A Democrat on Trump’s voter commission asked for updates. He was ignored. Now he’s suing.

The presidential commission tasked with proving that voter fraud is a major problem in American elections is being sued by one of its own members.

On Thursday, Maine Secretary of State Matthew Dunlap, one of four Democrats appointed to the 11-member Presidential Advisory Commission on Election Integrity, filed a lawsuit in federal court alleging that the commission is intentionally keeping information away from him and other Democrats on the panel. In the lawsuit, Dunlap charges that the commission, which is chaired by Vice President Mike Pence, is in violation of the Federal Advisory Committee Act of 1972, a measure that requires presidential advisory committees to share information with its members and maintain a politically balanced roster.

“The Commission has, in effect, not been balanced because Secretary Dunlap and the other Democratic commissioners have been excluded from the Commission’s work,” the lawsuit states. “The Commission’s operations have not been open and transparent, not even to the commissioners themselves, who have been deprived access to documents prepared by and viewed by other commissioners.”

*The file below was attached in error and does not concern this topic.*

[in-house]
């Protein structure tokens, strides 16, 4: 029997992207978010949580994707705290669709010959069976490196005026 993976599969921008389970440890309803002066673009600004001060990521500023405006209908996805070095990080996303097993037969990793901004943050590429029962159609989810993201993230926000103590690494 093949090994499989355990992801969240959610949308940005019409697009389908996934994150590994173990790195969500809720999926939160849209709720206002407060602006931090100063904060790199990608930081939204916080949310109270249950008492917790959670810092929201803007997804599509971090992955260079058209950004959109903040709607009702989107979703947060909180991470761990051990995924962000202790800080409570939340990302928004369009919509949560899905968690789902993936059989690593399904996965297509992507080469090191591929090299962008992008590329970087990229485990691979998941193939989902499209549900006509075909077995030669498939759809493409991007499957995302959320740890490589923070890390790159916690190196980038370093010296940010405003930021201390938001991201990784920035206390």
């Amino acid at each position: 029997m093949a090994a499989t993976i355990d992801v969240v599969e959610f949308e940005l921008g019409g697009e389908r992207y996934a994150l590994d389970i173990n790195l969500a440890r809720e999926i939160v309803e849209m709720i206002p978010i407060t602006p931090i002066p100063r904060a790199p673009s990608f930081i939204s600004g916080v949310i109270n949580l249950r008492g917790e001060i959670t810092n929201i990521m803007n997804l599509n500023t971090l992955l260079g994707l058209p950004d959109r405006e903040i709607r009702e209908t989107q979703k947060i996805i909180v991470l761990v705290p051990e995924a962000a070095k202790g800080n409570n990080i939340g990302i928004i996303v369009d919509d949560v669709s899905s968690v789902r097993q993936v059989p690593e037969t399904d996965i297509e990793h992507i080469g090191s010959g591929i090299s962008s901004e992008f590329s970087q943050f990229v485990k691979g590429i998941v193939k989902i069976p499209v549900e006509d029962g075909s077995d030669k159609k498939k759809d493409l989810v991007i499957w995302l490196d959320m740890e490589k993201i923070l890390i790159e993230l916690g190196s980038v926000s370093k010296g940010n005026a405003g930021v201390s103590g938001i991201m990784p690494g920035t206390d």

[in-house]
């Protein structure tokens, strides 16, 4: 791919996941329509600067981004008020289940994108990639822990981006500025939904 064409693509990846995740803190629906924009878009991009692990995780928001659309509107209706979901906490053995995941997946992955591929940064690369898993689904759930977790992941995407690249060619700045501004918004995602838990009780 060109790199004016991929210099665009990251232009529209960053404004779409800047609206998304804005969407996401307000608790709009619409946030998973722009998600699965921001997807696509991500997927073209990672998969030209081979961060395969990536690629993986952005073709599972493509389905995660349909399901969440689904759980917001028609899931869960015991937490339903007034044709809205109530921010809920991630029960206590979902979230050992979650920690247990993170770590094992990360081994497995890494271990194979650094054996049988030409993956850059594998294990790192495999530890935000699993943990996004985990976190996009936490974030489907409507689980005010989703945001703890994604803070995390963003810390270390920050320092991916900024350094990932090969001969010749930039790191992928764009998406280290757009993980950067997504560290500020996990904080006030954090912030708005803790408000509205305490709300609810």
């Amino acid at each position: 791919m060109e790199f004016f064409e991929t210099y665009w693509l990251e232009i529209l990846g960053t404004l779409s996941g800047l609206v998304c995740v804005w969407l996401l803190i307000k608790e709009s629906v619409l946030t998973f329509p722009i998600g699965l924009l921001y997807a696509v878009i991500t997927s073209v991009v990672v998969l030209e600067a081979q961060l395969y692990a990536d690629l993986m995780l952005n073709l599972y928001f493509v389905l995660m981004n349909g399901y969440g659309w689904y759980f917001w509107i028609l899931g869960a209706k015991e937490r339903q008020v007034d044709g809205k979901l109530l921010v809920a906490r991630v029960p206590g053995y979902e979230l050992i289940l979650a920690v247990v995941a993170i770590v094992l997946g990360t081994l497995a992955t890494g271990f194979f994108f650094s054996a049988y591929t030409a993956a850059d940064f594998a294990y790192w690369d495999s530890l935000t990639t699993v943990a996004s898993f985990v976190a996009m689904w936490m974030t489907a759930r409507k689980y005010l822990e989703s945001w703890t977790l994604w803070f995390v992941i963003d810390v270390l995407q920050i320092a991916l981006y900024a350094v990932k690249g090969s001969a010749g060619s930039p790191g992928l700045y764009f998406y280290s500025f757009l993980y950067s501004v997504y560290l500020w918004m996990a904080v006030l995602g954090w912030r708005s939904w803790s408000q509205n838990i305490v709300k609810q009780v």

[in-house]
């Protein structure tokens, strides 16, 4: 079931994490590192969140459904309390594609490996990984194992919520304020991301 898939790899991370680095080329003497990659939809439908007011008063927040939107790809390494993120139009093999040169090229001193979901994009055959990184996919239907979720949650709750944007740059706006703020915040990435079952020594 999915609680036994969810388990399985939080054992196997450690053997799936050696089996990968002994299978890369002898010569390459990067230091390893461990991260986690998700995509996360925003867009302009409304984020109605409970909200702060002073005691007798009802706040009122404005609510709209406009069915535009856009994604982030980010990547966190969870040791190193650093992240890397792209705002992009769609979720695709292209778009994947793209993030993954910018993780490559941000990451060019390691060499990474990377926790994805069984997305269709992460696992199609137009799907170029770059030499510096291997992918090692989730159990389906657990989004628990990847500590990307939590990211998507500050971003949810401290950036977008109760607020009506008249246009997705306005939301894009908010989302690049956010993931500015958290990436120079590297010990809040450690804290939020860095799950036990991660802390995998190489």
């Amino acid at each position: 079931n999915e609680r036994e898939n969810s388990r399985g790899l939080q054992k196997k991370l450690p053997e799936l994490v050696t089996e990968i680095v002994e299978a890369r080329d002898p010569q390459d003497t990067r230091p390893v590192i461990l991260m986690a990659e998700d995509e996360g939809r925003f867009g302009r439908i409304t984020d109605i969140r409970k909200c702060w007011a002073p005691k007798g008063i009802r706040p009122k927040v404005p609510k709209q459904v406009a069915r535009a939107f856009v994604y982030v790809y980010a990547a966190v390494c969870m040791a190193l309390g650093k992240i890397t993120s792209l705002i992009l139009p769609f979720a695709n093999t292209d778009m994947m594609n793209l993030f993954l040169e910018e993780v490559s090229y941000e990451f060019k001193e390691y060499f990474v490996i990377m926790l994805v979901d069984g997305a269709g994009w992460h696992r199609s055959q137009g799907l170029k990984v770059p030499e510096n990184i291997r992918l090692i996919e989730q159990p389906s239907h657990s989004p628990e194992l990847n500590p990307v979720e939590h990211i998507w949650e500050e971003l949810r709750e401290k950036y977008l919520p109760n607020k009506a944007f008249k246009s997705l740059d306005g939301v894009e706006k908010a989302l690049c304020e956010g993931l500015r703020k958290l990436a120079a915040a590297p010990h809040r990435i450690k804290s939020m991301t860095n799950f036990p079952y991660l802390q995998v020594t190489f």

The voter commission was formed by an executive order issued by President Donald Trump earlier this year “in order to promote fair and honest Federal elections.” As ProPublica notes, the panel has only met twice since being created, but has racked up a number of lawsuits in its short time of operation (Dunlap’s suit is the ninth official lawsuit against the commission), many of them concerned with the commission’s lack of transparency and fears that voter information will be compromised. In October, Dunlap expressed concerns that the commission was prematurely wrapping up its activities after its second meeting, telling the Washington Post, “For all I know, we may never Read More Here